One of the great things about my interests overlapping computer science is that computer scientists believe in self archiving and making their work freely available on the web. The scientometric parts of IS are that way, too, but the L of the LIS... well, that's just sad (except for Dorothea, her stuff is available). I still hope to write a review of one of these books because I'm really enjoying it. Here are a few:
- Hearst, Marti (2009). Search User Interfaces. Cambridge University Press. Available from: http://searchuserinterfaces.com/book/.
Sure there are lots of books on information retrieval, search engines, interface design, and information architecture. This book is about designing the interaction required for good searching. There is more to it. I'm about a third the way through reading this book and it's excellent so far. She cites references for each point she makes and that makes me happy. I actually plan to buy a print copy at some point although it's really cool how you can mouseover the citations in the online version and it shows you the whole citation - you don't have to click to the bottom of the page or click through.
- Easley, David and Kleinberg, Jon (in press) Networks, Crowds, and Markets: Reasoning About a Highly Connected World. Cambridge University Press. Available from: http://www.cs.cornell.edu/home/kleinber/networks-book/ (in pdf per chapter or entire book).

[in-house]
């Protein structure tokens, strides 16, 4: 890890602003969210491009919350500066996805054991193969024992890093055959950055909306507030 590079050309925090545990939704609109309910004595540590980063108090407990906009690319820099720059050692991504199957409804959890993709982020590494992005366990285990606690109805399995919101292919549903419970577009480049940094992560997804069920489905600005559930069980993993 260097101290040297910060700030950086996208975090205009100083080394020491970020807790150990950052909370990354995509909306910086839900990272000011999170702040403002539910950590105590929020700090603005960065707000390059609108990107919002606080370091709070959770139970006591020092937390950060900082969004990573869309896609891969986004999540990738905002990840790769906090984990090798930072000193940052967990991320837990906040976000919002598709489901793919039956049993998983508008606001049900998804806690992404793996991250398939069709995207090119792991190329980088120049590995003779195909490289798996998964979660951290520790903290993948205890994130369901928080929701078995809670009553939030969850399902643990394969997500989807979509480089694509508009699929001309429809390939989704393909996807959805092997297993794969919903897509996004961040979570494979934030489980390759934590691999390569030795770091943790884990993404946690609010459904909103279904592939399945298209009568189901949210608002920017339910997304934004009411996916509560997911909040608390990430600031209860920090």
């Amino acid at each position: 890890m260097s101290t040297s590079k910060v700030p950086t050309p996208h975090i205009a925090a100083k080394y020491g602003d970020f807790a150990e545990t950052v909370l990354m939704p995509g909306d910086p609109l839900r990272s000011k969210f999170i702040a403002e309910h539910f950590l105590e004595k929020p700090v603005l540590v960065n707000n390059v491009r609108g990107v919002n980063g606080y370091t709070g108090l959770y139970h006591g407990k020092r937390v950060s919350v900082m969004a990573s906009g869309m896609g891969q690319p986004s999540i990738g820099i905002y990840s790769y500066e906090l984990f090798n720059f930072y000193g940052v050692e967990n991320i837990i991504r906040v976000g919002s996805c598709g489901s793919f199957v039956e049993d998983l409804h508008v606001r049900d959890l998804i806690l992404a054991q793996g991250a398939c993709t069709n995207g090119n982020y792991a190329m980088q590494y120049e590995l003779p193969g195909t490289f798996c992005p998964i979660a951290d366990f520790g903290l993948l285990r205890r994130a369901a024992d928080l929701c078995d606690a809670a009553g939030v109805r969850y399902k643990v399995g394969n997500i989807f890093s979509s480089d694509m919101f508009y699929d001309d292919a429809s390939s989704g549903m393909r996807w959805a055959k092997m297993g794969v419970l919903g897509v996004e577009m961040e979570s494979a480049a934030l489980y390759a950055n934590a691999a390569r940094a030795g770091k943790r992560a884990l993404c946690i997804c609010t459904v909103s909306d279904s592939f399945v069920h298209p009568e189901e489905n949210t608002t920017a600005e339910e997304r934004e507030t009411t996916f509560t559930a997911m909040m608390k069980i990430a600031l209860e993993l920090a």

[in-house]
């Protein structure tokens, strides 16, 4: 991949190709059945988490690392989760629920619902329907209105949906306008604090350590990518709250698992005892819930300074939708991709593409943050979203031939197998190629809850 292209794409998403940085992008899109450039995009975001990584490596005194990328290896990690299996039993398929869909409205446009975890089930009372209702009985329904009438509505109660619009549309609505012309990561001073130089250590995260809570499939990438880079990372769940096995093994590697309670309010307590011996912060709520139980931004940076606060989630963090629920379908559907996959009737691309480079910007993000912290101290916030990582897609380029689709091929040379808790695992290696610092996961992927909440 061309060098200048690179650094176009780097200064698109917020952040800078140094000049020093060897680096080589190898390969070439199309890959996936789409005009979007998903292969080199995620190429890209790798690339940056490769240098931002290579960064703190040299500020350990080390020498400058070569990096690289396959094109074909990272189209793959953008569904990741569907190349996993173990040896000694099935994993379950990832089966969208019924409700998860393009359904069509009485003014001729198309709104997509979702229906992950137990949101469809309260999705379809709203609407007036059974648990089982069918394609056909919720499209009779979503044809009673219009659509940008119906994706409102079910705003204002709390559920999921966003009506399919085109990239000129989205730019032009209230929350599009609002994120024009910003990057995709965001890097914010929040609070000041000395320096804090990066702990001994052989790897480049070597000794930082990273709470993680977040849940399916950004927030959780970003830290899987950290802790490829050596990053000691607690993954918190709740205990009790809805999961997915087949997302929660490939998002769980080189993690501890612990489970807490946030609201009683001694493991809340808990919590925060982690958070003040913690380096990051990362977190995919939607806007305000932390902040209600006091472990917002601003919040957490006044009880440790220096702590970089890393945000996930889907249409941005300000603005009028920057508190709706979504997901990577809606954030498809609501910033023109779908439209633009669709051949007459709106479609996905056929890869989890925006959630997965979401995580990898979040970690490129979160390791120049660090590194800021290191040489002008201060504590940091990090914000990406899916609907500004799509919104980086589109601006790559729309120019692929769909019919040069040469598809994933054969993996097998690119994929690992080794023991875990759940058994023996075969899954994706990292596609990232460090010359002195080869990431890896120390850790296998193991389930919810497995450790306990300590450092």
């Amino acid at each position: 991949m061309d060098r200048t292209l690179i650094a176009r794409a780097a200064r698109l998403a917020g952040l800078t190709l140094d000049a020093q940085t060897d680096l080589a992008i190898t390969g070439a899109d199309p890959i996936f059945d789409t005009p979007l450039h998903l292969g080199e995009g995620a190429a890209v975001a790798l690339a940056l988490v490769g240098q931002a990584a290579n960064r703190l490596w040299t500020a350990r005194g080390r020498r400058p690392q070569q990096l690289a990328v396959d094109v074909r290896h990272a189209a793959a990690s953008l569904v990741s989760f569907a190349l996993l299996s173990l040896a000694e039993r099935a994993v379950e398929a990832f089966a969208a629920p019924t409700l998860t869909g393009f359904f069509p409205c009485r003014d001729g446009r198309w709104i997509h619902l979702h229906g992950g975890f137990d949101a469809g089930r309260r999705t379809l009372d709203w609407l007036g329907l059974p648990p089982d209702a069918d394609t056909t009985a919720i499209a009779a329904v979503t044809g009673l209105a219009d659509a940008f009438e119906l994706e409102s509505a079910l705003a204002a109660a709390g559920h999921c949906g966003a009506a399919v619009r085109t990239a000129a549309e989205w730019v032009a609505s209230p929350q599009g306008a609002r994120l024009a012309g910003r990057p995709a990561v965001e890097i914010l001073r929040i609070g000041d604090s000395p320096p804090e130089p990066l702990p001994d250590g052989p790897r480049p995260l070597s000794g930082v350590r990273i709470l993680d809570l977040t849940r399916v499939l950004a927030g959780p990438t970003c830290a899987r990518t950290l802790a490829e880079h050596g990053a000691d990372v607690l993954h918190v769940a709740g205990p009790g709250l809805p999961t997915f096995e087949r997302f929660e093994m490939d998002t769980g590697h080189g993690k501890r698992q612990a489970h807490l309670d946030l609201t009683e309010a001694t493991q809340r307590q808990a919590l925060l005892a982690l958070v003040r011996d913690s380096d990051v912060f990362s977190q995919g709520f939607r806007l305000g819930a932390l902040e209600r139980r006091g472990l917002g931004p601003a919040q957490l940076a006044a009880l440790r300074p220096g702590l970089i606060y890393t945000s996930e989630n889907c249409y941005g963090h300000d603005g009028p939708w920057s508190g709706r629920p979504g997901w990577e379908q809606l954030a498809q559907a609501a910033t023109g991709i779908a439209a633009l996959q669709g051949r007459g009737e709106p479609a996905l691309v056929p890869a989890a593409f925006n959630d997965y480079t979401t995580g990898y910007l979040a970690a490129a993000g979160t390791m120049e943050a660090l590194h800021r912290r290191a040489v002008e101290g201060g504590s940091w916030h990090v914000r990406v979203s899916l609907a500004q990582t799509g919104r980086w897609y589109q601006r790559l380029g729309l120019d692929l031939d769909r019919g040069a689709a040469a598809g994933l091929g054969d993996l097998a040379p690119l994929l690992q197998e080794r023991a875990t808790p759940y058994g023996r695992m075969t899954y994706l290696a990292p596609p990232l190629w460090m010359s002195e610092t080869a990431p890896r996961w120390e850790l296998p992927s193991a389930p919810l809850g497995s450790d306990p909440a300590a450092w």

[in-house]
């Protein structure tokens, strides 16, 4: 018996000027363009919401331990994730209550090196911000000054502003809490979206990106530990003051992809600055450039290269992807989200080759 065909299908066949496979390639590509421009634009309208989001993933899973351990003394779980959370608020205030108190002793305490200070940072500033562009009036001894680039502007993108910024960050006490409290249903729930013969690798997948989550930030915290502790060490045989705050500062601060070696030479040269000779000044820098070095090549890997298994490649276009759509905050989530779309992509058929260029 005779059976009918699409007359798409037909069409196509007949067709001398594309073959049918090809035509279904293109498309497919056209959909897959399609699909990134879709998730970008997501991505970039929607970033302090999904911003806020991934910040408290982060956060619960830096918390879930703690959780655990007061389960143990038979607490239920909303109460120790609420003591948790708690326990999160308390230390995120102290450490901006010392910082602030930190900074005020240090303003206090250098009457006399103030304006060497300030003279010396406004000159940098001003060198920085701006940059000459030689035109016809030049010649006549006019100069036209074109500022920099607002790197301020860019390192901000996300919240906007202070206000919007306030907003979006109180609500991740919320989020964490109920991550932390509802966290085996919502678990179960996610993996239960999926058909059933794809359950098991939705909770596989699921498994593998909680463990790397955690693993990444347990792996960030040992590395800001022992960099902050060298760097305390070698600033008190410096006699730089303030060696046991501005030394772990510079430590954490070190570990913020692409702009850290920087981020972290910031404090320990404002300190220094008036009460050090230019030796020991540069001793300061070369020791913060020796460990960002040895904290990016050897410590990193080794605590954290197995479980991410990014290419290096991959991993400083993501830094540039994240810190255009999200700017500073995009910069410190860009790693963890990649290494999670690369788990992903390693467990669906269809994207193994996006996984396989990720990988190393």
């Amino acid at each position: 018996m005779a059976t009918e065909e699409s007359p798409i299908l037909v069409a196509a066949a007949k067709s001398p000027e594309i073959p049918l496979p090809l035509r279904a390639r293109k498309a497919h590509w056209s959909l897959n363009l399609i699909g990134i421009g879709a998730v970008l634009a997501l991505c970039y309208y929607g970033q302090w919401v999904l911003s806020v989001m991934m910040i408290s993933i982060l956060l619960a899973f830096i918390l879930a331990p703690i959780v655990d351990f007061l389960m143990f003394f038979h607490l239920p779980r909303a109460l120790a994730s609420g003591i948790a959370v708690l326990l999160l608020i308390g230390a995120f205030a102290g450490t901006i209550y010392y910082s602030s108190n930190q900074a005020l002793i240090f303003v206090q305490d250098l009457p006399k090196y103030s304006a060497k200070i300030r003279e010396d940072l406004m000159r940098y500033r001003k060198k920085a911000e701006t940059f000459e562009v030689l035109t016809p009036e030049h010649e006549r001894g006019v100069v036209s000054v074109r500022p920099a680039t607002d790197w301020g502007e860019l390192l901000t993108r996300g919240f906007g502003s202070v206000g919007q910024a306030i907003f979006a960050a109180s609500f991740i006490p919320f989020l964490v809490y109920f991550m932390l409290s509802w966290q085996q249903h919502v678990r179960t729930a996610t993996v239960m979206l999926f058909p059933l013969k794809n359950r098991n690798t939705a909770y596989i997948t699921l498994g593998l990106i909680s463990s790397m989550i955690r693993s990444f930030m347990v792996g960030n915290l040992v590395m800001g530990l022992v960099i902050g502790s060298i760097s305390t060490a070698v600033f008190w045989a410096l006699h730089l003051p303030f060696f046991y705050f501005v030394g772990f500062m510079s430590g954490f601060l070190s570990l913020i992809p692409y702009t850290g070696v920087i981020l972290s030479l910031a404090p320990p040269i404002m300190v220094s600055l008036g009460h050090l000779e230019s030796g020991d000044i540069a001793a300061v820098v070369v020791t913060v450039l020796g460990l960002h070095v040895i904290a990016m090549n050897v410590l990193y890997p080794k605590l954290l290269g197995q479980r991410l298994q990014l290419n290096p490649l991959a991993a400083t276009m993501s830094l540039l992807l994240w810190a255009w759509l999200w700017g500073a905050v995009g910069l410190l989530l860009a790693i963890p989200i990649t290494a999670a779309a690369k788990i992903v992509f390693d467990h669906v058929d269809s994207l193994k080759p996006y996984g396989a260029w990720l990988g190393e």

You might say, oh another book on networks, sigh, but Kleinberg is a leader in that area and this book grew out of a course he's taught up there. I'm not as familiar with the markets part so I plan to browse those sections.
- Manning,Christopher D., Raghavan, Prabhakar, and Schütze,Hinrich(2008) Introduction to Information Retrieval. Cambridge University Press. Available from: http://nlp.stanford.edu/IR-book/information-retrieval-book.html
One kind of cool thing about this site is that the authors have continued to update the book as they go. In that way, it might even be better than the print book.This is sort of a standard book on information retrieval. I've read maybe 6 chapters from it. Some are easier to understand than others.
- Allen, Robert B. (in press) Information: A Fundamental Construct. Available from http://www.cis.drexel.edu/faculty/ballen/ISS/index.html
This book is new to me, but I enjoyed my class with Dr. Allen and I think there's a need for a general intro to LIS book.
Note: I had this post 90% done a few weeks ago - but my computer died.